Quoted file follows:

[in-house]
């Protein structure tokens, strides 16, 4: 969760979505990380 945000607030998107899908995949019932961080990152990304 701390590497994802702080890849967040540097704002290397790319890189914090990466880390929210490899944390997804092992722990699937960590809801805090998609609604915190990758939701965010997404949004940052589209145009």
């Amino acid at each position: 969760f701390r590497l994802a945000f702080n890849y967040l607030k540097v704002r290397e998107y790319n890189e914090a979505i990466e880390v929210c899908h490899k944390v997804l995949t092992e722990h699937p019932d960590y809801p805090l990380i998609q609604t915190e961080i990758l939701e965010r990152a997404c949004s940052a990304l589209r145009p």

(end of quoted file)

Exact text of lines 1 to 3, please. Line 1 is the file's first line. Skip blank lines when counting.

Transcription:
[in-house]
């Protein structure tokens, strides 16, 4: 969760979505990380 945000607030998107899908995949019932961080990152990304 701390590497994802702080890849967040540097704002290397790319890189914090990466880390929210490899944390997804092992722990699937960590809801805090998609609604915190990758939701965010997404949004940052589209145009």
């Amino acid at each position: 969760f701390r590497l994802a945000f702080n890849y967040l607030k540097v704002r290397e998107y790319n890189e914090a979505i990466e880390v929210c899908h490899k944390v997804l995949t092992e722990h699937p019932d960590y809801p805090l990380i998609q609604t915190e961080i990758l939701e965010r990152a997404c949004s940052a990304l589209r145009p």